93 The Pew Forum on Religion & Public Life, Spirit and Power: A 10-Country Survey of Pentecostals, by the author, October 2006,; Laurie Goodstein, “Conservative Churches Grew Fastest in 1990’s, Report Says.” New York Times, September 18, 2002, A22; based on research by the Glenmary Research Center,; Chip Berlet, “Religion and Politics in the United States: Nuances You Should Know,”The Public Eye, Political Research Associates, Summer 2003, pp. 13-16,

94 The Pew Forum on Religion & Public Life, Spirit and Power.

95 Ibid., iv-v, p.1.

96 Ibid., p. 2.

97 Ibid., p. 9.

98 Baylor Institute for the Study of Religion, American Piety in the 21st Century: New Insights to the Depth and Complexity of Religion in the US (Selected Findings from the Baylor Religion Survey), by the author, September 2006, Find more Baylor Religion Survey data at The Association of Religion Data Archives (ARDA),

99 Institute on Religion and Democracy (IRD), See articles critical of IRD: Fred Clarkson, “The Battle for the Mainline Churches,” The Public Eye, Summer 2006, pp. 10-14,; _____, “‘Liberal’ Church Ad Attacked by Rightwing Agency,” April 06, 2006,

100 Michael A. Fletcher, “‘Values’ Decline As Issue In Ohio’: Economic Woes Boost Democrats,” Washington Post, October 11, 2006, A01.

101 For examples, see Frank, What’s the Matter with Kansas? pp. 160-161, 205, 213, 226, 238-251.

102 Berlet and Lyons, Right-Wing Populism in America, pp. 1-18. See alsoMargaret Canovan, Populism (New York: Harcourt Brace Jovanovich, 1981); Michael Kazin, The Populist Persuasion: An American History (New York: Basic Books, 1995).

103 Hardisty, 1999, Mobilizing Resentment.

104 Chip Berlet, “Mapping the Political Right: Gender and Race Oppression in Right-Wing Movements” in Home-Grown Hate: Gender and Organized Racism, ed.Abby Ferber (New York: Routledge, 2004), pp.19-47, list from pp. 24-25. See also, Joanne Ricca, no date, “Politics in America: The Right Wing Attack on the American Labor Movement,” Wisconsin State AFL-CIO,; Berlet and Lyons, Right-Wing Populism in America, pp. 6-13.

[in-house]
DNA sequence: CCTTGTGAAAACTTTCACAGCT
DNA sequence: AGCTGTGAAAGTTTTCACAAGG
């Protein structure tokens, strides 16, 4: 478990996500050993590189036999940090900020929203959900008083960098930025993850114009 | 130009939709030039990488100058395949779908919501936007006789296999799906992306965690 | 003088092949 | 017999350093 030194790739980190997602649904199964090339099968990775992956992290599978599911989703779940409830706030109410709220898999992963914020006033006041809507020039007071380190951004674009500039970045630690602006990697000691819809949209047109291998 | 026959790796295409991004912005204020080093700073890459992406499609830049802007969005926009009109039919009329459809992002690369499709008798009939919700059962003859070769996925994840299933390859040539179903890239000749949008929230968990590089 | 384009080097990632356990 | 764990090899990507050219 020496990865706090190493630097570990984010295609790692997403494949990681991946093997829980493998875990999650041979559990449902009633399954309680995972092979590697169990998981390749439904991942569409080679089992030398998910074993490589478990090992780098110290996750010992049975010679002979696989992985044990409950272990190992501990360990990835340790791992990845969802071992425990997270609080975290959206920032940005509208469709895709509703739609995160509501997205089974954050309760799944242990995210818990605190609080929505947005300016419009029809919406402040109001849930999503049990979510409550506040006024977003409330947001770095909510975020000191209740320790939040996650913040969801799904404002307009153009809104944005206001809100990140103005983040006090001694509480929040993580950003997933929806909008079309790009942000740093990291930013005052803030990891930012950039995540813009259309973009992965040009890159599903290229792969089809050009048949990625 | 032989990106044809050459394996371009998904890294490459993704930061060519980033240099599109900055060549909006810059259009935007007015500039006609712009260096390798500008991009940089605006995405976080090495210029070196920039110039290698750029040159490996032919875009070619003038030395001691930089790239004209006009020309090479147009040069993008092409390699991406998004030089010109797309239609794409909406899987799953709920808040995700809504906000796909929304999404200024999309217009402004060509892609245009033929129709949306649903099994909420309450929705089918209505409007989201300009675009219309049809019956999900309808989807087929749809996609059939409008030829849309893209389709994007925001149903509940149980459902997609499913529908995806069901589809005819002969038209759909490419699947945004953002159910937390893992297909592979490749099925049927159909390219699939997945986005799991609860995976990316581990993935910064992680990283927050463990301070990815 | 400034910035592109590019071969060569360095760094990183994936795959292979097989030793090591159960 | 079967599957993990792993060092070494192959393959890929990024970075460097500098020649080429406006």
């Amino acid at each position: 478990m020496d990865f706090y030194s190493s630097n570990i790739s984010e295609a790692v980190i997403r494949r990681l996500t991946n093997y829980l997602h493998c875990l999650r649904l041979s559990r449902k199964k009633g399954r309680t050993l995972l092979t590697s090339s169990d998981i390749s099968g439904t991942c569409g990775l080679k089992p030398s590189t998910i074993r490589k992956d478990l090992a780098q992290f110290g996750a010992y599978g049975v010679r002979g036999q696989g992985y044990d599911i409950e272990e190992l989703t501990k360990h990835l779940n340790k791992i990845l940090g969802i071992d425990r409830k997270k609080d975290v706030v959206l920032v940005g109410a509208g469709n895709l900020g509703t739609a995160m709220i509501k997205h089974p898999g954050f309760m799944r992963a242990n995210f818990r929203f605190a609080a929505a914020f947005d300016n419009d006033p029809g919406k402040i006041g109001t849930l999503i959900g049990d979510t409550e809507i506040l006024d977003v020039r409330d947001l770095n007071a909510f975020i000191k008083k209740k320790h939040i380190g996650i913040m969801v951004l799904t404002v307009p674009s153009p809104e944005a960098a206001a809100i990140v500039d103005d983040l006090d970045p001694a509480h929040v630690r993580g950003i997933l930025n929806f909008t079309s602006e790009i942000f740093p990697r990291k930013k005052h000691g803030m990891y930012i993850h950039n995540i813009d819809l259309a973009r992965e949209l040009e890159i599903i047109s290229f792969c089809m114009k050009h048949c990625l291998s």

105 To trace the chronological evolution of the idea of populism as a style of politics, see: Ernesto Laclau, Politics and Ideology in Marxist Theory: Capitalism, Fascism, Populism (London: NLB/Atlantic Highlands Humanities Press, 1977); Canovan, Populism; Peter Fritzsche, Rehearsals for Fascism: Populism and Political Mobilization in Weimar Germany (New York: Oxford Univ. Press, 1990); Hans-Georg Betz, Radical Right-wing Populism in Western Europe (New York: St. Martins Press, 1994); Kazin, The Populist Persuasion; Hans-Georg Betz and Stefan Immerfall, eds.,The New Politics of the Right: Neo-Populist Parties and Movements in Established Democracies (New York: St. Martin’s Press, 1998); Berlet and Lyons, Right-Wing Populism in America .

106 Berlet and Lyons, Right-Wing Populism in America; Chip Berlet, “When Alienation Turns Right: Populist Conspiracism, the Apocalyptic Style, and Neofascist Movements,” in Trauma, Promise, and the Millennium: The Evolution of Alienation, ed. Lauren Langman and Devorah Kalekin Fishman (Lanham, MD: Rowman & Littlefield, 2005), pp. 115-144; Brenda E. Brasher and Chip Berlet, “Imagining Satan: Modern Christian Right Print Culture as an Apocalyptic Master Frame.” Paper presented at the Conference on Religion and the Culture of Print in America, Center for the History of Print Culture in Modern America, University of Wisconsin–Madison, September 10-11, 2004; Chip Berlet, “Dances with Devils: How Apocalyptic and Millennialist Themes Influence Right Wing Scapegoating and Conspiracism,” The Public Eye, Fall 1998, pp. 1, 2-22.

107 Linda Kintz, Between Jesus and the Market: The Emotions that Matter in Right-Wing America (Durham, NC: Duke University Press, 1997), pp. 8-9; citing O’Leary.

108 Canovan, Populism, pp. 54-55; Kazin, The Populist Persuasion, pp. 35-36, 52-54, 143-144; Catherine McNicol Stock, Rural Radicals: Righteous Rage in the American Grain (Ithaca, NY: Cornell University Press, 1996), pp. 15-86; Berlet and Lyons, Right-Wing Populism in America, pp. 4-6.

109 Stephen Kantrowitz, Ben Tillman & the Reconstruction of White Supremacy(Chapel Hill: University of North Carolina, 2000), pp. 4-6, 109-114, 153.

110 Dan T. Carter, The Politics of Rage: George Wallace, the Origins of the New Conservatism, and the Transformation of American Politics (New York: Simon and Schuster, 1995); Thomas Byrne Edsall and Mary D. Edsall, Chain Reaction: The Impact of Race, Rights, and Taxes on American Politics (New York: Norton, 1991). See also Clarence Y. H. Lo, Small Property Versus Big Government: Social Origins of the Property Tax Revolt (Berkeley: University of California Press, 1995).

111 Lucy A. Williams, Decades of Distortion: The Right’s 30-year Assault on Welfare (Somerville, MA: Political Research Associates, 1997),